This photo looted from the Hartlepool Mail online. Taken by Paul Duxfield.
So we are home... or at least back in our adopted home of Scotland (we've lived here since 2002 and we have a fair amount of Scottish links in our family too). And though it has rained almost continually since we returned we are still glad to be back, to see our friends, to be in our own house again, to walk our own dog. For now anyway.
And yet our other home, the country where we were both born and brought up, is in big trouble this week (if you haven't seen coverage of what's been happening in London and a few other English cities then you must have been having a no-news week or something). We don't really call England home much any more but it still is that, of course, in many ways. We still have family and many friends there, we still sound English, we still can't help but be interested in it. And London... big, crazy London... I lived there for a few years some quarter of a century ago (eek!) so I know a bit about London too.
Here are a few observations re the current English situation:
No-one ever really expected David Cameron to be any kind of good leader (even other Tories, I think) and indeed it seems he is keeping to his target. And I know the leader isn't everything... but it is meant to be something.
I suspect people who found Boris Johnson 'charming' and 'wacky' are feeling a bit different about that now.
The banks really ballsed up and people are still mad about that and they will be for a long time. We don't mind getting ripped off a bit (in fact we expect that) but we don't really want our faces rubbing in it over and over again. They did, as it were, write a blank cheque for daylight robbery.
Anyone who writes anything about all this explosion of violence and theft and uses the word 'surprise' has been avoiding some very obvious truths, it seems to me. Haven't they been in an English inner city area in the past, I dunno, fifty years? Haven't they been sworn at by a lawless (and loveless...) ten year old out there somewhere for heaven's sake? Haven't they seen all the gritty movies about alienation, poverty and feral youth and realised that our film makers are maybe taking those stories from real life..? But I guess some people don't ever see films like that... they can be really depressing (though not as depressing as getting your house burned down I'm guessing).
Also, for me, the London police cannot enjoy a good season of student-bashing and baiting and then expect too much sympathy when they get opponents with a bit more attitude and application (and that's without starting on the News International business). And yet I still feel sympathy, of course, for some of the police officers - for the ones who do do a good job and have to take the crap and the burning bottles anyway. It's never the worst arseholes who pay the price, unfortunately.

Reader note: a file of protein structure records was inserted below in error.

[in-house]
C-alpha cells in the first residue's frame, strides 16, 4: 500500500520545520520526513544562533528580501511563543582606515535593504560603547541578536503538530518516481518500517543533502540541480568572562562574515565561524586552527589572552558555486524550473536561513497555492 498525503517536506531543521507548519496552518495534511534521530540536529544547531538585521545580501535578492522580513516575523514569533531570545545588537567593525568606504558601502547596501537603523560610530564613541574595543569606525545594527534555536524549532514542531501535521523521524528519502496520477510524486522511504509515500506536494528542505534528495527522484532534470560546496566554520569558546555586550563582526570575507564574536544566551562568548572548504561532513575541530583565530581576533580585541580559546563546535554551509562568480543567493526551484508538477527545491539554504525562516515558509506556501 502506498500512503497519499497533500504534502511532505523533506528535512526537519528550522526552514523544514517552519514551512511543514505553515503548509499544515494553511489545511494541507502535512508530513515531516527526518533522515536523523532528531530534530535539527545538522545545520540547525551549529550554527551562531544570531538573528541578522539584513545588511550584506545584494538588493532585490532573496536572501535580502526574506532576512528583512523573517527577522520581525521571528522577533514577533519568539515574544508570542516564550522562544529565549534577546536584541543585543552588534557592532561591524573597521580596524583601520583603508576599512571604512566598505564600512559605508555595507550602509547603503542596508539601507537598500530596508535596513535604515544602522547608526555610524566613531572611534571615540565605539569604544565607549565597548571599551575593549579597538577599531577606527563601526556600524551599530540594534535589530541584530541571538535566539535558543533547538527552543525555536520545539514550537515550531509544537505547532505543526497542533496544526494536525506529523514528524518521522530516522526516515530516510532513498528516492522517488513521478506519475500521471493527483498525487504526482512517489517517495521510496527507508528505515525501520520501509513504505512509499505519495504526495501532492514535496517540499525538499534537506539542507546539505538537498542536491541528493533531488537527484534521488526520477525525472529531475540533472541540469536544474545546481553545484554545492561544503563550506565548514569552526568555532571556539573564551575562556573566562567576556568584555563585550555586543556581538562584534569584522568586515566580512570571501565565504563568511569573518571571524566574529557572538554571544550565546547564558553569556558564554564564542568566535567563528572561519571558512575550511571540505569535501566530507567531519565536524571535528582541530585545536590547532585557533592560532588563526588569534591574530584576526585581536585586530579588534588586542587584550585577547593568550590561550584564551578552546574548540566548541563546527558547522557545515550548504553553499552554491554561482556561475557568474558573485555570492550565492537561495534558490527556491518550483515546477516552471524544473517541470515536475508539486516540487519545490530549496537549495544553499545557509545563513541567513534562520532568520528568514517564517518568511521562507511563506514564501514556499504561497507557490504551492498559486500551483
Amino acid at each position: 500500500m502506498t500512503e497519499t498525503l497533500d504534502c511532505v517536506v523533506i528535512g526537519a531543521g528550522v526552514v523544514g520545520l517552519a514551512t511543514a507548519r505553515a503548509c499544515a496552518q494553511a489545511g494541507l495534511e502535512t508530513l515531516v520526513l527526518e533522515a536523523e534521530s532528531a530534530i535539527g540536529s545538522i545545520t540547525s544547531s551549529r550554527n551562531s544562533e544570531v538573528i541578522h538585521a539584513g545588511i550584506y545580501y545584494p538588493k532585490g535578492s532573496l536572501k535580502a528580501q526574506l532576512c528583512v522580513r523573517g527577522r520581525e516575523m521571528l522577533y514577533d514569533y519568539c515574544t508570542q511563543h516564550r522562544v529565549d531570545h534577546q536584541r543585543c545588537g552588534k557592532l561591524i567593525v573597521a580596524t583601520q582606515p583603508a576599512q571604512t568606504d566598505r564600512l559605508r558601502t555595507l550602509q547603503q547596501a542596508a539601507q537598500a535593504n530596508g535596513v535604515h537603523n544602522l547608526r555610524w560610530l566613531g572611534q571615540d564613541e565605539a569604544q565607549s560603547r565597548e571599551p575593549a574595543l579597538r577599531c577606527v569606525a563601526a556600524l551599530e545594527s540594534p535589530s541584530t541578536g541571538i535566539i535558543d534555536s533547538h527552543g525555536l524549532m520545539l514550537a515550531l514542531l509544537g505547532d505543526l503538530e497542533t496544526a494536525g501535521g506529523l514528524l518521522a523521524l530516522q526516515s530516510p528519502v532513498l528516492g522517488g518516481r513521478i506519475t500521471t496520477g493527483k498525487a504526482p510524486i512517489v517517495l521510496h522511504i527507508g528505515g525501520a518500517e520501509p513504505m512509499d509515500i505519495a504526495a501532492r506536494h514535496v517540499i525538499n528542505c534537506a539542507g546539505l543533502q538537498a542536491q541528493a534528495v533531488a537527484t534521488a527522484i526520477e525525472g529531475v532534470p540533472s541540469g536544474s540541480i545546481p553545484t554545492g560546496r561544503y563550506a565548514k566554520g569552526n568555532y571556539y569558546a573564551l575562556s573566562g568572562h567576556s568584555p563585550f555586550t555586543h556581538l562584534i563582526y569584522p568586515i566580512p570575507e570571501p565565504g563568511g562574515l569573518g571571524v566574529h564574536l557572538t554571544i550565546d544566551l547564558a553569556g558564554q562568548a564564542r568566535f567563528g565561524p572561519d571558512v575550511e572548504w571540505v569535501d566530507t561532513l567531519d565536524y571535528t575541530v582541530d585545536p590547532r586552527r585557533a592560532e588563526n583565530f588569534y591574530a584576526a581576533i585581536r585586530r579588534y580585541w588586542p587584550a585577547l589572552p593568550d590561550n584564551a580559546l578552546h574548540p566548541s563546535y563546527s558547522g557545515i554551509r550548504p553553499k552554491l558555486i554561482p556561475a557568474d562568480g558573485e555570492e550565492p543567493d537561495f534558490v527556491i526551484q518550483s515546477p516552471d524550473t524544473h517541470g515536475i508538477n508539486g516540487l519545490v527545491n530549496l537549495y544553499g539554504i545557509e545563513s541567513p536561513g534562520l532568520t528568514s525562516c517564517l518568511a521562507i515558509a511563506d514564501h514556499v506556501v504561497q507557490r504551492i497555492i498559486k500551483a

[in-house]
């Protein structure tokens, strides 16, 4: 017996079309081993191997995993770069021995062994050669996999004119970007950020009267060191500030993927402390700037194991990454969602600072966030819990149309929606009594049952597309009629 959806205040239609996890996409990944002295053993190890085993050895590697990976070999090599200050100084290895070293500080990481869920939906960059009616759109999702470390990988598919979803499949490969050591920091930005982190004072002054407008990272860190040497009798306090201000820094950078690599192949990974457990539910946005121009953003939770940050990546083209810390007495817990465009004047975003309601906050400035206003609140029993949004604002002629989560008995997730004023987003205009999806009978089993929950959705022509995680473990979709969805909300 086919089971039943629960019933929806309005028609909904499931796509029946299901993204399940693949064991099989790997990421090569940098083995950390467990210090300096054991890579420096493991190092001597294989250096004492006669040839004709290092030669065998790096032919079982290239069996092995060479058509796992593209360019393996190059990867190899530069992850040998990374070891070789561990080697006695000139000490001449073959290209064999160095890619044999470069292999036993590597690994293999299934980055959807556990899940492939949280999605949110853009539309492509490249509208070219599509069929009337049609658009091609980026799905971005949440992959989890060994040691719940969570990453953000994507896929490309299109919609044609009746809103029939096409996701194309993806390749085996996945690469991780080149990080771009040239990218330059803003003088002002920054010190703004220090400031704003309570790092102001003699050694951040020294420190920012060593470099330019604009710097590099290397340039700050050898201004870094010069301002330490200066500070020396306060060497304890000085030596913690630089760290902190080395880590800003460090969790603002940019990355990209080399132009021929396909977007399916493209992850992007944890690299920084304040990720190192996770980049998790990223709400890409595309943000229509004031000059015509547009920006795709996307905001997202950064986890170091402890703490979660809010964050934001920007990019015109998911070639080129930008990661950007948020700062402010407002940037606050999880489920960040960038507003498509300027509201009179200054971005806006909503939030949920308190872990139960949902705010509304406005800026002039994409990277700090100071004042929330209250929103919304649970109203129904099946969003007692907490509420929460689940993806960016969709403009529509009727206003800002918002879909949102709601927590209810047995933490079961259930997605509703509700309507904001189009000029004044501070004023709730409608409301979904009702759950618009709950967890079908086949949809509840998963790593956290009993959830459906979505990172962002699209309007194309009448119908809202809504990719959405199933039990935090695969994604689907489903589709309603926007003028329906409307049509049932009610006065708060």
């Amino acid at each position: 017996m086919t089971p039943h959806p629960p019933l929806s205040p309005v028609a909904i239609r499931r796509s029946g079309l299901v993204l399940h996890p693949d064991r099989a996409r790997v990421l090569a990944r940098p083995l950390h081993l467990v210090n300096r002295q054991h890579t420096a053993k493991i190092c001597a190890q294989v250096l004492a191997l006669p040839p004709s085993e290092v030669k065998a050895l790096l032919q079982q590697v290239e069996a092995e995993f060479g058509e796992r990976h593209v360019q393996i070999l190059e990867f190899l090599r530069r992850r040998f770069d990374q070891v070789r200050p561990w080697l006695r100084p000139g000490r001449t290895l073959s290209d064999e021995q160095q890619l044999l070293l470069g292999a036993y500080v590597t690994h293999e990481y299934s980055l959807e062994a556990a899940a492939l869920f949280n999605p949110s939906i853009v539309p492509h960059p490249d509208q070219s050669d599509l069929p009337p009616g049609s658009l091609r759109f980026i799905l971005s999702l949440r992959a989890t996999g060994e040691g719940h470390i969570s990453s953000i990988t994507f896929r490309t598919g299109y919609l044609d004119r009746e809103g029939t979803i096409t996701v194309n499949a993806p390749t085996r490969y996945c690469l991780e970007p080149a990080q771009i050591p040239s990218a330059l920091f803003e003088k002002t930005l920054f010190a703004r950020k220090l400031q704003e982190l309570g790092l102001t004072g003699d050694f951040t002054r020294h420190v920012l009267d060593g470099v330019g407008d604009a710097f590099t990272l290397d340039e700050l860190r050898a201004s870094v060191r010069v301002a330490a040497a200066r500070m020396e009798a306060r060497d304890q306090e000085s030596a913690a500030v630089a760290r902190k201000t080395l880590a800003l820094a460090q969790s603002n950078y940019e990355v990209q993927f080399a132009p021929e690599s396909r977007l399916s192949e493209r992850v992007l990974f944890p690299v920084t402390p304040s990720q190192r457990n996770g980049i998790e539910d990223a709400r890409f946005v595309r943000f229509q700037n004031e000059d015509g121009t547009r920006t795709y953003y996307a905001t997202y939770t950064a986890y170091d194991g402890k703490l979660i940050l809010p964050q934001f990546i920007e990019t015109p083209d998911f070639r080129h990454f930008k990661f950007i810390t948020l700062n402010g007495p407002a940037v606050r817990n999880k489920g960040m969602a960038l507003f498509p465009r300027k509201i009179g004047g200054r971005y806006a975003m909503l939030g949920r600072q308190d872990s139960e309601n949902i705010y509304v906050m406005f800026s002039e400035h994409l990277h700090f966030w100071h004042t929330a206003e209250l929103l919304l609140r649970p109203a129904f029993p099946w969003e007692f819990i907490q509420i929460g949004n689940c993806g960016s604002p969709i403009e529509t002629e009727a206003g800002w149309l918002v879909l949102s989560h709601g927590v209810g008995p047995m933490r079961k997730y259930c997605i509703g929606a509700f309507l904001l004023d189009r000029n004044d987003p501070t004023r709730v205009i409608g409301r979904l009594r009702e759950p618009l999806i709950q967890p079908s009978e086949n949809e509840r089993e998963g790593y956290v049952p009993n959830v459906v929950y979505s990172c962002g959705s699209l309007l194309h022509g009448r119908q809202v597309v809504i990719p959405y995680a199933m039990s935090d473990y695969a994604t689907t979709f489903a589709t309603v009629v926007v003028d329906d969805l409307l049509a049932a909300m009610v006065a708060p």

After a year when we have been bored to tears about the bloody royal family (and there was no escape from them overseas – there was possibly even more coverage of the stupid wedding in Canada and the US than here I think) the special ones have been conspicuously quiet during the recent riot season. Feel a bit embarrassed about all that wealth and all those lovely parties this week? Ever think you're part of the problem, princess? What nothing from you? Nothing?
(Added later, 19.8.11, there have since been a couple of royal visits to riot sites - Princes Charles and Harry, that I'm aware of so far. For balance I thought I should add this. Not that it makes me any less keen on the the end of our monarchy. Not at all).
And the great unsaid... London is just too big – too many people, too many poor areas contrasting so starkly with some of the most obscene wealth (all cities have that but London is kind of a leader in the field). When I lived there (so long ago) it was just after the '80s riots and the scars were deep and throbbing. This time there are so many young people with so much to prove that I don't see this clearing up any time soon. Some of them are genuinely angry and some are already fairly hardened criminals and more than happy for a chance to take a bonus or two. Some are too damaged to care, others are bored stupid and another bunch are, no doubt, just going along for the ride – but whatever their reasons or drives most of the hooded young out there will be having the time of their lives in some way or other this week (it may seem horrible to think that but if we ignore the pleasure element I think we will not understand what is happening). I've read a few times this week that it feels like war in parts of England just now (class war... sort of)... and it is a kind of war for sure. It seems that we cannot stop ourselves from making and getting into these war situations (both at home and away) because a lot of people knew this was coming and yet England, as a country, did nothing to stop it – in fact they brought, as the saying goes, it on (more for the rich, less for the poor, ra, ra, ra!). So, now it's here and right in our faces. And it's not pretty. Welcome home.